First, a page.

The file should be named: <Last-name>-<First-name>-P8.exe

In addition, please prepare the beginnings of a pitch for the prototype presentations. This should include:

  • Statement of your name
  • Statement of your game title
  • A description of your game that communicates to someone what it is like to play your game

Best of Luck!

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Prototype 7

For the seventh prototype, please create a game project to address the following:

Mechanic: “Ye olde scrolling run and jump”

Theme: Color and Light

Stretch Goal: Momentum

Notes:

  • This game prototype should at least involve running and jumping, in homage to the genre of the platformer. Other forms of movement can be explored, but make sure to implement compelling running and jumping mechanics.
  • The project needs to involve a scrolling camera, though the camera does not necessarily need to be sidescrolling.
  • As a stretch goal, consider including a feature of the game that uses momentum-based physics, such as arching projectiles, buoyancy, or sliding (like on ice). Stretch goals are not required. They are additional challenges to take up if interested. They will bear little on the grade of the prototype compared to the requisite mechanic.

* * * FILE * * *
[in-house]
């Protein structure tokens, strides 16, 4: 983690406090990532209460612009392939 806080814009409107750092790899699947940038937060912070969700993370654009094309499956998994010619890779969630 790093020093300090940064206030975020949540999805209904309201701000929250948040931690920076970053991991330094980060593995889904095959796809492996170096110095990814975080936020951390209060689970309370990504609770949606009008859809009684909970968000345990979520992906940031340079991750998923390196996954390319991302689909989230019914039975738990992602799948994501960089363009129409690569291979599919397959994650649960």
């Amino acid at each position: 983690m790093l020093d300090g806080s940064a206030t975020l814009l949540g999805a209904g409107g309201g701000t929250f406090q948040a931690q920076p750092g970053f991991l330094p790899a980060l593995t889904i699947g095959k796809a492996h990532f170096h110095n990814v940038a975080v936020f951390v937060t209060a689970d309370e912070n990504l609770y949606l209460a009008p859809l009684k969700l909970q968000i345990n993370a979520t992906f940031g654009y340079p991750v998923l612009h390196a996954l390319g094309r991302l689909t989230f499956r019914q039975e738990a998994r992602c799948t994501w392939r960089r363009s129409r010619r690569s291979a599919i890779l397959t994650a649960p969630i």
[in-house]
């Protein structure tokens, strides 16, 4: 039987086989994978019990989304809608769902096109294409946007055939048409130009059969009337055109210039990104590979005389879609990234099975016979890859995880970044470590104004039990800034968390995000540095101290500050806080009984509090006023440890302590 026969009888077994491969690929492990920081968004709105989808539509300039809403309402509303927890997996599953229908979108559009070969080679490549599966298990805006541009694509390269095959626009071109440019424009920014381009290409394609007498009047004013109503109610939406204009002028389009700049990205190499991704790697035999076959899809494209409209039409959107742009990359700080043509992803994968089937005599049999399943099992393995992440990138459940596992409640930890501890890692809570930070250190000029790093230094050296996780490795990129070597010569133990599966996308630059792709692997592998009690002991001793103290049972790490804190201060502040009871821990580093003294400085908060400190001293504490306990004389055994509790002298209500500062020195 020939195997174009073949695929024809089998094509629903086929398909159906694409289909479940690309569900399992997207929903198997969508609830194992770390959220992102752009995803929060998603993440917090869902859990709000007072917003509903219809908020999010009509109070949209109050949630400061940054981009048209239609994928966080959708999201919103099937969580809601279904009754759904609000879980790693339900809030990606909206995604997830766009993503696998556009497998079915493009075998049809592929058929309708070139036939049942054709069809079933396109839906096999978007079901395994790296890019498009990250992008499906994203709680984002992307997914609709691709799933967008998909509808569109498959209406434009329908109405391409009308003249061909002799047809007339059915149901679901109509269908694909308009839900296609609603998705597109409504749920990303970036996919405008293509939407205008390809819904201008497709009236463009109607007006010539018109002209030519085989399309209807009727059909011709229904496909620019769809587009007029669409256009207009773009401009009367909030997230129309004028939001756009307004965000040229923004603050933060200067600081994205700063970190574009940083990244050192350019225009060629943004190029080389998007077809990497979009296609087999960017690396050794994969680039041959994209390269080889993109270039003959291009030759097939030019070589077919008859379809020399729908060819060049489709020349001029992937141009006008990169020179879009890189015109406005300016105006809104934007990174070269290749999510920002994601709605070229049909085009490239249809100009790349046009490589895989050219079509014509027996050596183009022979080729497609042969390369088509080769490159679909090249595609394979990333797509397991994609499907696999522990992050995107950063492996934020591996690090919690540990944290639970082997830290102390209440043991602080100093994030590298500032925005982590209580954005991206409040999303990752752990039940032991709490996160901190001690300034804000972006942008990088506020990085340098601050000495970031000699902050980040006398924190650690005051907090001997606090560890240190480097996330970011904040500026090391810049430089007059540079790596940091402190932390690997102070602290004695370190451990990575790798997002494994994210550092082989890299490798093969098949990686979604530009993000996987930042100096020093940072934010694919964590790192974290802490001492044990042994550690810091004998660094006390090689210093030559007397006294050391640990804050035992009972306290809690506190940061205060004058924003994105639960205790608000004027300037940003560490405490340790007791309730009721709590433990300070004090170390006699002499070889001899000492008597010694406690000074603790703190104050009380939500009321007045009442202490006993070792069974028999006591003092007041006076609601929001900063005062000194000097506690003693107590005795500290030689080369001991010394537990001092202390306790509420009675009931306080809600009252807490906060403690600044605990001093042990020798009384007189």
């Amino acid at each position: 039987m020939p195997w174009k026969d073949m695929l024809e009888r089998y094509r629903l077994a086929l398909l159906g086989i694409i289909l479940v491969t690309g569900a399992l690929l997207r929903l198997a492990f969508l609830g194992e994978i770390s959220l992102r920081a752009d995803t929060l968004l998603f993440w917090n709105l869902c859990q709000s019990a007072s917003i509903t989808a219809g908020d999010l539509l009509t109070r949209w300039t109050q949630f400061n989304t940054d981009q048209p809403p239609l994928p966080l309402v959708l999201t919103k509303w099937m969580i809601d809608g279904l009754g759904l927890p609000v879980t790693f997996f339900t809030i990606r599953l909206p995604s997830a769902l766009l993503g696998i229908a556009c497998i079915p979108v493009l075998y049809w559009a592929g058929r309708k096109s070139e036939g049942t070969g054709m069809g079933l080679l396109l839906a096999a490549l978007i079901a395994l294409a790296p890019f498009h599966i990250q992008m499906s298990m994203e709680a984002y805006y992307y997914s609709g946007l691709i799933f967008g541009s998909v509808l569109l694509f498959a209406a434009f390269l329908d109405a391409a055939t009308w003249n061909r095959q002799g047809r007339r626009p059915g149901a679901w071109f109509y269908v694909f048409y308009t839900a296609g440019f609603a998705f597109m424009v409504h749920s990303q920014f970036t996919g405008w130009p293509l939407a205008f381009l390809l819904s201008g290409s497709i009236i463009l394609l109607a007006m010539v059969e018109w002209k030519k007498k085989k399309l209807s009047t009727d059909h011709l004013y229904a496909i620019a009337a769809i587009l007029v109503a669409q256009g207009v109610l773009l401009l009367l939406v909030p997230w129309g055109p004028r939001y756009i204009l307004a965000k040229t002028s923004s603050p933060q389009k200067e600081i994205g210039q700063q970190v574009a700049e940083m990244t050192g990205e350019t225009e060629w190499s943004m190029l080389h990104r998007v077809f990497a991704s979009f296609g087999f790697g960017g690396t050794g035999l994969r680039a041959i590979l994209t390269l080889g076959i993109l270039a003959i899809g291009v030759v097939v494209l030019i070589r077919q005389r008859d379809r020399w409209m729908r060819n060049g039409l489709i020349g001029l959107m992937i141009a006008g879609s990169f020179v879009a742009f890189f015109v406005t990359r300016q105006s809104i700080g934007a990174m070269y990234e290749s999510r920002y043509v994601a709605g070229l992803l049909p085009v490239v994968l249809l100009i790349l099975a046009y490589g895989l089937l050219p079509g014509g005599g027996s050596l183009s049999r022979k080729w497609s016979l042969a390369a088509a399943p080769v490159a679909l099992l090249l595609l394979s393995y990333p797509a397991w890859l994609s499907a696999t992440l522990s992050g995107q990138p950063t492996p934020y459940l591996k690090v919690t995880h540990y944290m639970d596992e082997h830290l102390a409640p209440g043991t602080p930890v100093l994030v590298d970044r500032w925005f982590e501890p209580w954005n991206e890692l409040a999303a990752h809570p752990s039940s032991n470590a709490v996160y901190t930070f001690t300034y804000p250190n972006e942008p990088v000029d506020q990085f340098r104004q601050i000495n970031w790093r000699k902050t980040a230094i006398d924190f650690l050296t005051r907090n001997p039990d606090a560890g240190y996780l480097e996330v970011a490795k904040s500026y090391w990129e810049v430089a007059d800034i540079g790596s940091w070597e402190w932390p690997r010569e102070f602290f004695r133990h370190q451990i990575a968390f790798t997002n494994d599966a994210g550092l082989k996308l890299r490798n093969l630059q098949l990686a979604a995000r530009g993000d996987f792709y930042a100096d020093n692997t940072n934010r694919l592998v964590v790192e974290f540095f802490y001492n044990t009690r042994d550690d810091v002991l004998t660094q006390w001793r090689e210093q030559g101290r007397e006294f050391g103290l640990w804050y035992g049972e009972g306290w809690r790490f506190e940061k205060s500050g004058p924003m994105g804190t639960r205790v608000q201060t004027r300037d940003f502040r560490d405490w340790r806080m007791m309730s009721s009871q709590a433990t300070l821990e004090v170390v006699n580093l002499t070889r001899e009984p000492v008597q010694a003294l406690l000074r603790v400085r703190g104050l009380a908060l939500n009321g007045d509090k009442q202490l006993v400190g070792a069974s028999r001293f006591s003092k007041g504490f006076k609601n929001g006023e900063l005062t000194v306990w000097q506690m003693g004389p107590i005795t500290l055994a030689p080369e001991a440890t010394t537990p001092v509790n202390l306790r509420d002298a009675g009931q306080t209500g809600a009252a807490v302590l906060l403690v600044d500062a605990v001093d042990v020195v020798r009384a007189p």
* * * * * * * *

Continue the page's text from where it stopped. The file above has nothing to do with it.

• As for how elastically to interpret the theme as inspiration, a good litmus test would be whether the game prototype could be feasibly titled “Color and Light.”

Submissions (which must be single-runtime executable files shared in the comments section of this post) must be made by 10:00AM on Monday, 24 October. Please include your full name in the comment as well as the link.

The file should be named: <Last-name>-<First-name>-P7.exe

Best of Luck!

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Prototype 6

Reminder: Your midterm assignment is due on Thursday, 13 October 2016 by 11:59PM.


For the sixth prototype, please create a game project to address the following:

Mechanic: A single-camera with two asymmetric players

Theme: The Worst Pies in London (Reprise)

Notes:

  • A single-camera for this prototype assignment refers to a game that is not split-screen.